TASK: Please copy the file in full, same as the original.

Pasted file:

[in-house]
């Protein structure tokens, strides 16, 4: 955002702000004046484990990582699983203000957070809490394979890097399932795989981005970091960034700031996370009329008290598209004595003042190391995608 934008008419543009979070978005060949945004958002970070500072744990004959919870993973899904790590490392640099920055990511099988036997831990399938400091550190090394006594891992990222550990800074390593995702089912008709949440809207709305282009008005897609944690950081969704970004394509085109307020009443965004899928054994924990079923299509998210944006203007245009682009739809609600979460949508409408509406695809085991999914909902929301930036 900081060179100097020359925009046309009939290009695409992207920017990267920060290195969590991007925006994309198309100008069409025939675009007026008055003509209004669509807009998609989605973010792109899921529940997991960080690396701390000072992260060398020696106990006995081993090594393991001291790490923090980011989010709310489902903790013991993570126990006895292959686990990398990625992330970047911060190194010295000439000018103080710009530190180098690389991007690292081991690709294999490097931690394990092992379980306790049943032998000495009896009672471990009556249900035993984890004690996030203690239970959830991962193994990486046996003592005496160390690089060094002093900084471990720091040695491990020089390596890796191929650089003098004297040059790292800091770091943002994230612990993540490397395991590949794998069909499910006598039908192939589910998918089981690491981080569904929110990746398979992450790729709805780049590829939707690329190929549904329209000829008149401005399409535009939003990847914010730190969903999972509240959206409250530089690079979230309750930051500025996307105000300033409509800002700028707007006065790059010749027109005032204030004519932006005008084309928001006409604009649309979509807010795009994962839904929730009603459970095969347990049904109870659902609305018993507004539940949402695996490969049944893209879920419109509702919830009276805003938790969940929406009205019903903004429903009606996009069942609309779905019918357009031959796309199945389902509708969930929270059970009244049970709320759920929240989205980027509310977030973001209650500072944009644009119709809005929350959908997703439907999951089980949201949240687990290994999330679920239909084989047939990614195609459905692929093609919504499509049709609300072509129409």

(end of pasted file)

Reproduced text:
[in-house]
């Protein structure tokens, strides 16, 4: 955002702000004046484990990582699983203000957070809490394979890097399932795989981005970091960034700031996370009329008290598209004595003042190391995608 934008008419543009979070978005060949945004958002970070500072744990004959919870993973899904790590490392640099920055990511099988036997831990399938400091550190090394006594891992990222550990800074390593995702089912008709949440809207709305282009008005897609944690950081969704970004394509085109307020009443965004899928054994924990079923299509998210944006203007245009682009739809609600979460949508409408509406695809085991999914909902929301930036 900081060179100097020359925009046309009939290009695409992207920017990267920060290195969590991007925006994309198309100008069409025939675009007026008055003509209004669509807009998609989605973010792109899921529940997991960080690396701390000072992260060398020696106990006995081993090594393991001291790490923090980011989010709310489902903790013991993570126990006895292959686990990398990625992330970047911060190194010295000439000018103080710009530190180098690389991007690292081991690709294999490097931690394990092992379980306790049943032998000495009896009672471990009556249900035993984890004690996030203690239970959830991962193994990486046996003592005496160390690089060094002093900084471990720091040695491990020089390596890796191929650089003098004297040059790292800091770091943002994230612990993540490397395991590949794998069909499910006598039908192939589910998918089981690491981080569904929110990746398979992450790729709805780049590829939707690329190929549904329209000829008149401005399409535009939003990847914010730190969903999972509240959206409250530089690079979230309750930051500025996307105000300033409509800002700028707007006065790059010749027109005032204030004519932006005008084309928001006409604009649309979509807010795009994962839904929730009603459970095969347990049904109870659902609305018993507004539940949402695996490969049944893209879920419109509702919830009276805003938790969940929406009205019903903004429903009606996009069942609309779905019918357009031959796309199945389902509708969930929270059970009244049970709320759920929240989205980027509310977030973001209650500072944009644009119709809005929350959908997703439907999951089980949201949240687990290994999330679920239909084989047939990614195609459905692929093609919504499509049709609300072509129409």